I teach my dogs nose touches as the end behavior on the seesaw. This is a pretty long process for me (and I don’t hurry, I don’t think my puppies are ready for a full seesaw before they are grown) and I do most of it on stairs, away from agility equipment. Parallel to teaching the end behavior, I work on weight shift and confidence. I start by just tugging with the dog in 2 on 2 off, teaching him to keep back feet on the contact. I then let him drive the last step into 2o2o and grab the toy and then gradually increase the distance he has to run before the weight shift. Eventually, I will add a bang to this game and with time increase it. Epic always had a bit of problem with this since he likes to put all of his weight into the toy instead of shifting his weight back in the grip. It’s better, but not perfect. You can see what I mean here:

Epic’s Progress

Epic recently turned 15 months and is starting to do some big dog stuff!

Full height dogwalk:

He is doing well with his running contacts and I have started to work on turning after. The biggest problem is that he often tries to go for three strides and then is high in the contact (and sometimes misses). He is also doing full height a-frame in a nice way.

12 straight weave poles:

Weaving has been a lot of fun to teach him. He learned extremely fast and I could progress fast. Good thing since I’ve been away a lot the past month and also have put a lot of energy into his contacts.

He is also herding a lot:

Training or just luck?

13 months ago, Epic was just a few weeks old, but we had started some training. My most prominent goal was that he should fly back to me anytime he had a toy in his mouth – ready for a new game of tug. I started his training with some short games already when he was five weeks old, and have kept training for the rest of his upbringing. I’ve had a plan for all play and I have never let him run off with a toy on his own. The result? Fantastic! He is extremely nice to train since tugging with me is the best thing he knows. He pushes toys on me to get me to tug a little more. He almost seems uninterested in toys when he has them on his own, they get value in the interaction with me. I’ve often felt that I’ve been very lucky – this thought through training probably just coincided with the perfect dog. The behavior does feel so natural for him, with no resistance at all.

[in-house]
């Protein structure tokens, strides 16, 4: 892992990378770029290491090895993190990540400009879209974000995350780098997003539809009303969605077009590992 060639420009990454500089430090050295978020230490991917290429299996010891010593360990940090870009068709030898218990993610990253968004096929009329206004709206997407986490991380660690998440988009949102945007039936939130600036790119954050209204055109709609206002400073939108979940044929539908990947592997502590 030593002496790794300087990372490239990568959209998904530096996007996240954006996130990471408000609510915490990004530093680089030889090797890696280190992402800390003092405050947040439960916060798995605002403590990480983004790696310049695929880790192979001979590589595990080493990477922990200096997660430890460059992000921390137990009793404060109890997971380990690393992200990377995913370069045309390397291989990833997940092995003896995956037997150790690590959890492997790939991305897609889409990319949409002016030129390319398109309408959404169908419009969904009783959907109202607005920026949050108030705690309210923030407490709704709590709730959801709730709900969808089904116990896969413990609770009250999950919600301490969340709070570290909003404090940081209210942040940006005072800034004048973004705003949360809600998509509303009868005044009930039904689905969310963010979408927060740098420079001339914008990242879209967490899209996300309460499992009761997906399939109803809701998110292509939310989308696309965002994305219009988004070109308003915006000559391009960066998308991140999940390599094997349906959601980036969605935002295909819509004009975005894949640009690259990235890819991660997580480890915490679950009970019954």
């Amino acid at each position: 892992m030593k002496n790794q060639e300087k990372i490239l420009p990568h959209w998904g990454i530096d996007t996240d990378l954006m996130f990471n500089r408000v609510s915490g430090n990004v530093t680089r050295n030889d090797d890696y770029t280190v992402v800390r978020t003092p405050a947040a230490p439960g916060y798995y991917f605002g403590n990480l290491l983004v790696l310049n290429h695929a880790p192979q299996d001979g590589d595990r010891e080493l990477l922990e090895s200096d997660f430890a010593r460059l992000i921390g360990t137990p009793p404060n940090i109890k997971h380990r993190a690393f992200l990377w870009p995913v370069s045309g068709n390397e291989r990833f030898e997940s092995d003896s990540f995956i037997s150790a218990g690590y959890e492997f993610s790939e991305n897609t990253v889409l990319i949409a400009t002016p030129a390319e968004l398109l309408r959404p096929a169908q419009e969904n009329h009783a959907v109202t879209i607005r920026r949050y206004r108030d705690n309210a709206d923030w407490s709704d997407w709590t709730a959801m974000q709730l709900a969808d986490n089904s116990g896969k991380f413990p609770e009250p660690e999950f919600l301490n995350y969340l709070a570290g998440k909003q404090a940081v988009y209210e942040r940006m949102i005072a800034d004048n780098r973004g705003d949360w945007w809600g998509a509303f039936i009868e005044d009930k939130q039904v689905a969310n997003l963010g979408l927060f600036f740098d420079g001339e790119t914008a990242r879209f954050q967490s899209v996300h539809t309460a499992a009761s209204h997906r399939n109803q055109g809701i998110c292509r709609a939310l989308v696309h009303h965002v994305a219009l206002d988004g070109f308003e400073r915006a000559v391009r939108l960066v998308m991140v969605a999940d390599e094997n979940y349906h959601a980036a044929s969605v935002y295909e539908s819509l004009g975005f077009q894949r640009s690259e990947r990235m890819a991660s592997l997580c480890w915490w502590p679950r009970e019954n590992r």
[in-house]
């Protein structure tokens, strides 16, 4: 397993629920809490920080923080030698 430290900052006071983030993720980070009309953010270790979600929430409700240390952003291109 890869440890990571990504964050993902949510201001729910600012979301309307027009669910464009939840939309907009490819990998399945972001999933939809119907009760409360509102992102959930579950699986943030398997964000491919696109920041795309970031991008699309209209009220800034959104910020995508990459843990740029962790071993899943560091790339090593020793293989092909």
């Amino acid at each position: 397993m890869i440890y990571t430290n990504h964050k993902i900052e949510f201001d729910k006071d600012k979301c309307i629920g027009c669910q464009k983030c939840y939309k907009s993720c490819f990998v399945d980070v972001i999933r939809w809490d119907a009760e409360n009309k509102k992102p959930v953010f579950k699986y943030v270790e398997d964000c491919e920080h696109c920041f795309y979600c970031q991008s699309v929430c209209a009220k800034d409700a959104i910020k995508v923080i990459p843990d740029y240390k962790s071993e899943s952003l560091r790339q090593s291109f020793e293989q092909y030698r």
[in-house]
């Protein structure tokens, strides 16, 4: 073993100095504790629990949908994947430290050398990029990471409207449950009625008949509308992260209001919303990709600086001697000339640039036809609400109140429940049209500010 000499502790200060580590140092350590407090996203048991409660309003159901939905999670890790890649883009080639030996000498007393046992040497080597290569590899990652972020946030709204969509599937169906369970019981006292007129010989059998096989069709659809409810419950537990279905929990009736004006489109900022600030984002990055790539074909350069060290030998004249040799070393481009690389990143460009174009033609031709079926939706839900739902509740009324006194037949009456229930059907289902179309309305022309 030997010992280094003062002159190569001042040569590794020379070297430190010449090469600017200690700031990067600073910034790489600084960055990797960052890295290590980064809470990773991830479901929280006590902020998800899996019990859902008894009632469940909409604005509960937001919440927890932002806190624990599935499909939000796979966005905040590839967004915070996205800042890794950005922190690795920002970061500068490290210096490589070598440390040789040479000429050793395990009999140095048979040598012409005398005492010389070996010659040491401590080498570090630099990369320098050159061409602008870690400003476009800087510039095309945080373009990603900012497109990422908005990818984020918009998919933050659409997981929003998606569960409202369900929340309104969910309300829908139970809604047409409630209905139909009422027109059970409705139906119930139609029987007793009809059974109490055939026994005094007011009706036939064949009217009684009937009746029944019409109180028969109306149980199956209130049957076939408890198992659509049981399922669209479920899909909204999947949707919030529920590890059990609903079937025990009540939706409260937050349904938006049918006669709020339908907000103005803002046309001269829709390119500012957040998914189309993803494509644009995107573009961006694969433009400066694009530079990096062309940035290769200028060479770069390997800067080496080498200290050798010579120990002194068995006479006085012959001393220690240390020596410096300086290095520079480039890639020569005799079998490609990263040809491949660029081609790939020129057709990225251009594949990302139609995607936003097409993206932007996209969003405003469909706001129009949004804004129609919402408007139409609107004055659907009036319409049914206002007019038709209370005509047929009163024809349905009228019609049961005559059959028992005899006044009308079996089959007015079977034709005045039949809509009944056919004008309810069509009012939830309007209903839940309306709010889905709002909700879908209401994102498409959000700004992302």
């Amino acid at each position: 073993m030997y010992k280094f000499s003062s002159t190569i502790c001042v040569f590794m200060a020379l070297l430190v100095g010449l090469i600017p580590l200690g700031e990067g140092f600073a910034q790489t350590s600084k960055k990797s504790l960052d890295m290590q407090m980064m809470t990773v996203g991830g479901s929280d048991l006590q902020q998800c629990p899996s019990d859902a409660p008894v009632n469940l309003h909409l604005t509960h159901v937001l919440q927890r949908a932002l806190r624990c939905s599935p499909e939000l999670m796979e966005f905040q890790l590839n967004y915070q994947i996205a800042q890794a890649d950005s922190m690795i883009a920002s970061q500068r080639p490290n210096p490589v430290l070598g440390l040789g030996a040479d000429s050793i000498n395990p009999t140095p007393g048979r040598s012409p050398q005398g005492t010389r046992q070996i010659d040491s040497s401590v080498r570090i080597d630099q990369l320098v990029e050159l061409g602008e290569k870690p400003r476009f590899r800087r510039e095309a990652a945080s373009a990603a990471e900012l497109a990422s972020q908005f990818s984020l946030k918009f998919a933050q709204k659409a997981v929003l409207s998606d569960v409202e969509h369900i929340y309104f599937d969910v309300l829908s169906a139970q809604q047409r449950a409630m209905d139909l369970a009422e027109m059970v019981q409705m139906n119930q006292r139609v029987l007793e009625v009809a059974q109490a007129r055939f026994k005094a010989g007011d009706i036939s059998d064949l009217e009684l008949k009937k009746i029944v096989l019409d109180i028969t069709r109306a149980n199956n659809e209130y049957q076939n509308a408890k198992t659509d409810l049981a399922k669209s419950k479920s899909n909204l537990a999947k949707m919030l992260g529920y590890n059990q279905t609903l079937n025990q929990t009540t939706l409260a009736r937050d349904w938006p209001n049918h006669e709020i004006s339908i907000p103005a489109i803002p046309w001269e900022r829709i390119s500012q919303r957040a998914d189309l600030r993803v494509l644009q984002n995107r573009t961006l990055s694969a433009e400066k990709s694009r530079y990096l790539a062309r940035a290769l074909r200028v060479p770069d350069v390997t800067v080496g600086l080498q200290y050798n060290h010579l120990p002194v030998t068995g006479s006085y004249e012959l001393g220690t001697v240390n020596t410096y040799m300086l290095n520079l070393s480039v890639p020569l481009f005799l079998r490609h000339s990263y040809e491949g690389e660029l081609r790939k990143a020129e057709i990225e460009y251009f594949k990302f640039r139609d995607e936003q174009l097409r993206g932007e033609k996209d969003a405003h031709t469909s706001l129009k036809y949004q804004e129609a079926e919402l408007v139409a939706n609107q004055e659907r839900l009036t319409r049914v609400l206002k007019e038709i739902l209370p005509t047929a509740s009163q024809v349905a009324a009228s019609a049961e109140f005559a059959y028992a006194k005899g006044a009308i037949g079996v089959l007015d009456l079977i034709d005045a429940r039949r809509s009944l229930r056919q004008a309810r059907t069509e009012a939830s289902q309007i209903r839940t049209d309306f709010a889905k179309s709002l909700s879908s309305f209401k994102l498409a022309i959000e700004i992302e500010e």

But then I thought of Squid. Little Squid that was so tired and hard to engage in training during her first year and a half. I had such a hard time building value for tasks, to get speed and endurance. But I had two prominent goals that I focused on from the day she came home – no matter what, she should love circle work and nose touches. What do you think happened? She was really hard to train in everything except circle work and nose touches. She just loved those two behaviors and has always put all of her self in them, even though the rest of the training sometimes was slow. Was that also a coincidence? I’m starting to doubt it. What to you think?